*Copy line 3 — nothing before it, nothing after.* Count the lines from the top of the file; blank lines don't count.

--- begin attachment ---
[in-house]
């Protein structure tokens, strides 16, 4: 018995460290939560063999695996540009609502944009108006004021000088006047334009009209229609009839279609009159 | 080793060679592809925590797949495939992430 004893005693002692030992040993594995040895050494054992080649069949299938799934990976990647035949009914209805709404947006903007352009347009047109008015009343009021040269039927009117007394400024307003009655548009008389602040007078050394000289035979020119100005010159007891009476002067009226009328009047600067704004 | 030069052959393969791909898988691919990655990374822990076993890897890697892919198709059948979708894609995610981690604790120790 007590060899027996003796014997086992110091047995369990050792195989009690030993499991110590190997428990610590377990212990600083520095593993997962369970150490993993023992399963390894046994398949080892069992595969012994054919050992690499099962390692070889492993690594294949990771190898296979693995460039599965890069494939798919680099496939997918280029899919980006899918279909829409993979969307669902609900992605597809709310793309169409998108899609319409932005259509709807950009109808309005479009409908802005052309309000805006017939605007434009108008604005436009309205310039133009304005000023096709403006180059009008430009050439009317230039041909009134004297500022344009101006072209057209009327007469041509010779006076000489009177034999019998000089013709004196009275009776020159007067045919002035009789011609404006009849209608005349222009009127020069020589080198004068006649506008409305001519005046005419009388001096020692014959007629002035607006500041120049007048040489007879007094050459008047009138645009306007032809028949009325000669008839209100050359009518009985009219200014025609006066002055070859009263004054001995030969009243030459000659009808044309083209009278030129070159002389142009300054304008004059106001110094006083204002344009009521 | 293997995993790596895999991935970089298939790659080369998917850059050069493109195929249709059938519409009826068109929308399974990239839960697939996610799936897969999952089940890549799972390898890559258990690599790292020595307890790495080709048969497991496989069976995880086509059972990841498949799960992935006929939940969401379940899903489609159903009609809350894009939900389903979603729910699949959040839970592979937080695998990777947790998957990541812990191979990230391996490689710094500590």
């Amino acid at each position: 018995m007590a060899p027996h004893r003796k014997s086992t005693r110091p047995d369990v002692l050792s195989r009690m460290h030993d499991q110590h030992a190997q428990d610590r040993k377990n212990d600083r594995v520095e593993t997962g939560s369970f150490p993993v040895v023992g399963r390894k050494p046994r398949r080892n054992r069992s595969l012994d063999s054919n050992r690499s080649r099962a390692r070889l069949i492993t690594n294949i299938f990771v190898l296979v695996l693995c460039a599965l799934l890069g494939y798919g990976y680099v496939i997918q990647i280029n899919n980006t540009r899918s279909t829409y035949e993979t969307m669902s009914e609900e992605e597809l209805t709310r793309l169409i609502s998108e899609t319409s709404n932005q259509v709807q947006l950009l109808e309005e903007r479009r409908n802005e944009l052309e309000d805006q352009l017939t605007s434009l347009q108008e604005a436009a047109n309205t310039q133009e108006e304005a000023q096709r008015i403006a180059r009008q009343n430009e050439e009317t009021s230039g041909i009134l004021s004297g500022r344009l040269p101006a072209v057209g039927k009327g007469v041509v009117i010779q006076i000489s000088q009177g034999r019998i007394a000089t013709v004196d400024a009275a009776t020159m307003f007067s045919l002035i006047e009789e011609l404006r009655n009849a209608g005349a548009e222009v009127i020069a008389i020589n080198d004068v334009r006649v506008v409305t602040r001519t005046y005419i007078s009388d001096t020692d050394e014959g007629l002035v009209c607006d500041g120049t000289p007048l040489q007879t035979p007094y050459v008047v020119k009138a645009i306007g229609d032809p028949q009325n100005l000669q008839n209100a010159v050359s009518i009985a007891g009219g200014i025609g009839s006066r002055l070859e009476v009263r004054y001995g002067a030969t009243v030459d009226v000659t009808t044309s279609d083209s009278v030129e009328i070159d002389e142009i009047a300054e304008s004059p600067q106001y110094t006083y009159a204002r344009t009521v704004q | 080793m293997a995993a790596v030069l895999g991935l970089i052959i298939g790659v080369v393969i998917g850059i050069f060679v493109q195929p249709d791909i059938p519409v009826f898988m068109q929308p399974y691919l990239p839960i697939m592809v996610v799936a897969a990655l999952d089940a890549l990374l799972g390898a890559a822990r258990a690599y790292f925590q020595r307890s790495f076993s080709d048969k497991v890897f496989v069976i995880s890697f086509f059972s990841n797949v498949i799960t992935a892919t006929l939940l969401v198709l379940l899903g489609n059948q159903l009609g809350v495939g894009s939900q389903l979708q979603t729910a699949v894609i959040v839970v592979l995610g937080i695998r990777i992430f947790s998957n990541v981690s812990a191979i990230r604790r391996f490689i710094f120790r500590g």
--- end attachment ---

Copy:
């Amino acid at each position: 018995m007590a060899p027996h004893r003796k014997s086992t005693r110091p047995d369990v002692l050792s195989r009690m460290h030993d499991q110590h030992a190997q428990d610590r040993k377990n212990d600083r594995v520095e593993t997962g939560s369970f150490p993993v040895v023992g399963r390894k050494p046994r398949r080892n054992r069992s595969l012994d063999s054919n050992r690499s080649r099962a390692r070889l069949i492993t690594n294949i299938f990771v190898l296979v695996l693995c460039a599965l799934l890069g494939y798919g990976y680099v496939i997918q990647i280029n899919n980006t540009r899918s279909t829409y035949e993979t969307m669902s009914e609900e992605e597809l209805t709310r793309l169409i609502s998108e899609t319409s709404n932005q259509v709807q947006l950009l109808e309005e903007r479009r409908n802005e944009l052309e309000d805006q352009l017939t605007s434009l347009q108008e604005a436009a047109n309205t310039q133009e108006e304005a000023q096709r008015i403006a180059r009008q009343n430009e050439e009317t009021s230039g041909i009134l004021s004297g500022r344009l040269p101006a072209v057209g039927k009327g007469v041509v009117i010779q006076i000489s000088q009177g034999r019998i007394a000089t013709v004196d400024a009275a009776t020159m307003f007067s045919l002035i006047e009789e011609l404006r009655n009849a209608g005349a548009e222009v009127i020069a008389i020589n080198d004068v334009r006649v506008v409305t602040r001519t005046y005419i007078s009388d001096t020692d050394e014959g007629l002035v009209c607006d500041g120049t000289p007048l040489q007879t035979p007094y050459v008047v020119k009138a645009i306007g229609d032809p028949q009325n100005l000669q008839n209100a010159v050359s009518i009985a007891g009219g200014i025609g009839s006066r002055l070859e009476v009263r004054y001995g002067a030969t009243v030459d009226v000659t009808t044309s279609d083209s009278v030129e009328i070159d002389e142009i009047a300054e304008s004059p600067q106001y110094t006083y009159a204002r344009t009521v704004q | 080793m293997a995993a790596v030069l895999g991935l970089i052959i298939g790659v080369v393969i998917g850059i050069f060679v493109q195929p249709d791909i059938p519409v009826f898988m068109q929308p399974y691919l990239p839960i697939m592809v996610v799936a897969a990655l999952d089940a890549l990374l799972g390898a890559a822990r258990a690599y790292f925590q020595r307890s790495f076993s080709d048969k497991v890897f496989v069976i995880s890697f086509f059972s990841n797949v498949i799960t992935a892919t006929l939940l969401v198709l379940l899903g489609n059948q159903l009609g809350v495939g894009s939900q389903l979708q979603t729910a699949v894609i959040v839970v592979l995610g937080i695998r990777i992430f947790s998957n990541v981690s812990a191979i990230r604790r391996f490689i710094f120790r500590g």